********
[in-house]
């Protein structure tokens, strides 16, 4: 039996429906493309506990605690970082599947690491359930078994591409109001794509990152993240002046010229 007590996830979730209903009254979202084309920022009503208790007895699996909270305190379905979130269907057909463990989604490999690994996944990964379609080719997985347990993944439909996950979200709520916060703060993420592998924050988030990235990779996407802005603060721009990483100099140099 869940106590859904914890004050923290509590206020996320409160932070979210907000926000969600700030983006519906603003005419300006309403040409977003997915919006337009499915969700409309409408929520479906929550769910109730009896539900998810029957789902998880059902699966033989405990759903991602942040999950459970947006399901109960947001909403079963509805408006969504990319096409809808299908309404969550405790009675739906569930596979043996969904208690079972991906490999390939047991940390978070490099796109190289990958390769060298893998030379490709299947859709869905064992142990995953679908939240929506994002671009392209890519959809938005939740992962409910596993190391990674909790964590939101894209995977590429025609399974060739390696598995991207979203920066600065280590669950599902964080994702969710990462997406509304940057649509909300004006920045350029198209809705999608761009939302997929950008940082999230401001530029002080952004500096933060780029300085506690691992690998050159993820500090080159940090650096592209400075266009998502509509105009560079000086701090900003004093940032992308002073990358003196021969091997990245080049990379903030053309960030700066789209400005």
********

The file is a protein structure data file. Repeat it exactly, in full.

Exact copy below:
[in-house]
């Protein structure tokens, strides 16, 4: 039996429906493309506990605690970082599947690491359930078994591409109001794509990152993240002046010229 007590996830979730209903009254979202084309920022009503208790007895699996909270305190379905979130269907057909463990989604490999690994996944990964379609080719997985347990993944439909996950979200709520916060703060993420592998924050988030990235990779996407802005603060721009990483100099140099 869940106590859904914890004050923290509590206020996320409160932070979210907000926000969600700030983006519906603003005419300006309403040409977003997915919006337009499915969700409309409408929520479906929550769910109730009896539900998810029957789902998880059902699966033989405990759903991602942040999950459970947006399901109960947001909403079963509805408006969504990319096409809808299908309404969550405790009675739906569930596979043996969904208690079972991906490999390939047991940390978070490099796109190289990958390769060298893998030379490709299947859709869905064992142990995953679908939240929506994002671009392209890519959809938005939740992962409910596993190391990674909790964590939101894209995977590429025609399974060739390696598995991207979203920066600065280590669950599902964080994702969710990462997406509304940057649509909300004006920045350029198209809705999608761009939302997929950008940082999230401001530029002080952004500096933060780029300085506690691992690998050159993820500090080159940090650096592209400075266009998502509509105009560079000086701090900003004093940032992308002073990358003196021969091997990245080049990379903030053309960030700066789209400005």